Born in Matanzas into a family of musicians, Failde created
his own Orquesta Tipica which played danzas, waltzes, pasodobles
and other dance hall pieces. Held in great esteem, Failde's
orchestra was in a privileged position to introduce further
changes into the danza form. In 1879 he composed "Las
Alturas de Simpson," officially considered the first
danzon. Other well-known composition by Failde are "Cuba
Libre", "El mondonguito",and "A La Habana
Known as "The Mambo King," Perez Prado was one of
the most influential pop orchestra leaders of the early 1950s.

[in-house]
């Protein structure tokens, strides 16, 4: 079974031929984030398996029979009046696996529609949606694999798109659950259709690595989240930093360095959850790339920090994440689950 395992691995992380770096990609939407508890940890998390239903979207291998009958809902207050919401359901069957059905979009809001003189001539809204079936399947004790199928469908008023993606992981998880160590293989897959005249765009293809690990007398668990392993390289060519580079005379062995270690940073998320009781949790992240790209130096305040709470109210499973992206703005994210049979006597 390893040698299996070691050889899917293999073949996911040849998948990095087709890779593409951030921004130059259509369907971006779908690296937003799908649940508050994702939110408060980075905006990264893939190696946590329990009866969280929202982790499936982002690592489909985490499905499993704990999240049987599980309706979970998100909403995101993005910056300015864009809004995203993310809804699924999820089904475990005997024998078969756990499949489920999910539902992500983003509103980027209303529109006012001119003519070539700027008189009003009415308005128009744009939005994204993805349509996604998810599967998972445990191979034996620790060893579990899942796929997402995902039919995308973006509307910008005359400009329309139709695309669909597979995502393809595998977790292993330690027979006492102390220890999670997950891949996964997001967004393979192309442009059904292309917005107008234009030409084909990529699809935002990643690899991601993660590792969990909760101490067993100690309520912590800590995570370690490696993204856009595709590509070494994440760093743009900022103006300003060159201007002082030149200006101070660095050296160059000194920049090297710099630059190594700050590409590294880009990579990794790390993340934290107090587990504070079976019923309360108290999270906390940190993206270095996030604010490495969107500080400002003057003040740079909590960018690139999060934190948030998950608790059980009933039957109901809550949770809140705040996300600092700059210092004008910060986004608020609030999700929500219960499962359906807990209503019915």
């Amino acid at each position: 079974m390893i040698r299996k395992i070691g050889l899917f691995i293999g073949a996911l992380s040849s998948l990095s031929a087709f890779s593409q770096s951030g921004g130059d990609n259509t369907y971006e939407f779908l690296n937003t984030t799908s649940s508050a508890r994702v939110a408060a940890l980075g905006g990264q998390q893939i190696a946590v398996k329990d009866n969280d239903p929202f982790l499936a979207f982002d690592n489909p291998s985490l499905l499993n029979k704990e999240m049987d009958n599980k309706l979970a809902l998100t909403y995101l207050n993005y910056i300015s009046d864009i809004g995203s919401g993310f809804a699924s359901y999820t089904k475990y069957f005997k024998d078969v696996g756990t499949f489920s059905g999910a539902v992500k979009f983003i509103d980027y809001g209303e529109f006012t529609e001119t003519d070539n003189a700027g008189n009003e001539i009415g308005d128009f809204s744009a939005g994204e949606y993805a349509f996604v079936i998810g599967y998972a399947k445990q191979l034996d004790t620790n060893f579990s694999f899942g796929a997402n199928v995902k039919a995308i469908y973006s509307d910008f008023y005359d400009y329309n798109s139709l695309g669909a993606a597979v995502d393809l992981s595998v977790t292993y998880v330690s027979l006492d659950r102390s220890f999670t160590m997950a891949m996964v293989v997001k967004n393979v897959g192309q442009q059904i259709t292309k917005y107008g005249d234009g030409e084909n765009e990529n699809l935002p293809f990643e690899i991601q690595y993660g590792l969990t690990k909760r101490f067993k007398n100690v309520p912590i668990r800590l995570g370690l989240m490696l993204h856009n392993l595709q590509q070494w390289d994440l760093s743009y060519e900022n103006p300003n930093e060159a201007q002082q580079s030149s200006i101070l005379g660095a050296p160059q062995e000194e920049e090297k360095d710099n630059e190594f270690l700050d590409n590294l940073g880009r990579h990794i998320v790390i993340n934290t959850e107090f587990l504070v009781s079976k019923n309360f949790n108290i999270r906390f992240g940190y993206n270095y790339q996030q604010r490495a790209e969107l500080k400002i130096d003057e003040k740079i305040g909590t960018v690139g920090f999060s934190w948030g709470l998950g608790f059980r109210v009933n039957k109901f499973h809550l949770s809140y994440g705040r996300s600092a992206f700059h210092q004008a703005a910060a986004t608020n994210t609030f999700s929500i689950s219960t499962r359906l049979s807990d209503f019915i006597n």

His concept of the mambo began to develop around 1943, incorporating
elements of American jazz. Jazz writer and critic Ralph J.
Gleason reported that "Prez" talked to him about
the mambo as being a combination od Afro-Cuban music with
American swing. Mambo produced the greatest world-wide dance
craze since the tango and the rumba, appearing in famous movies
like Fellini's "La Dolce Vita."
The legendary Cuban percussionist, singer, dancer and composer
Luciano Pozo is credited with being the most influential figure
in the development of Latin jazz and incorporating
religious drumming into Cuban orchestras, which until then
had only used bongos and timbales. He got his start after
moving to New York in 1947, where he met Dizzy Gillespie,
who had become interested in Afro-Cuban percussion. Among
his features with Dizzy were "Cubana Be," "Cubana
Bop," "Tin Tin Deo" and "Manteca."
Pozo co-wrote "Tin Tin Deo" and "Manteca."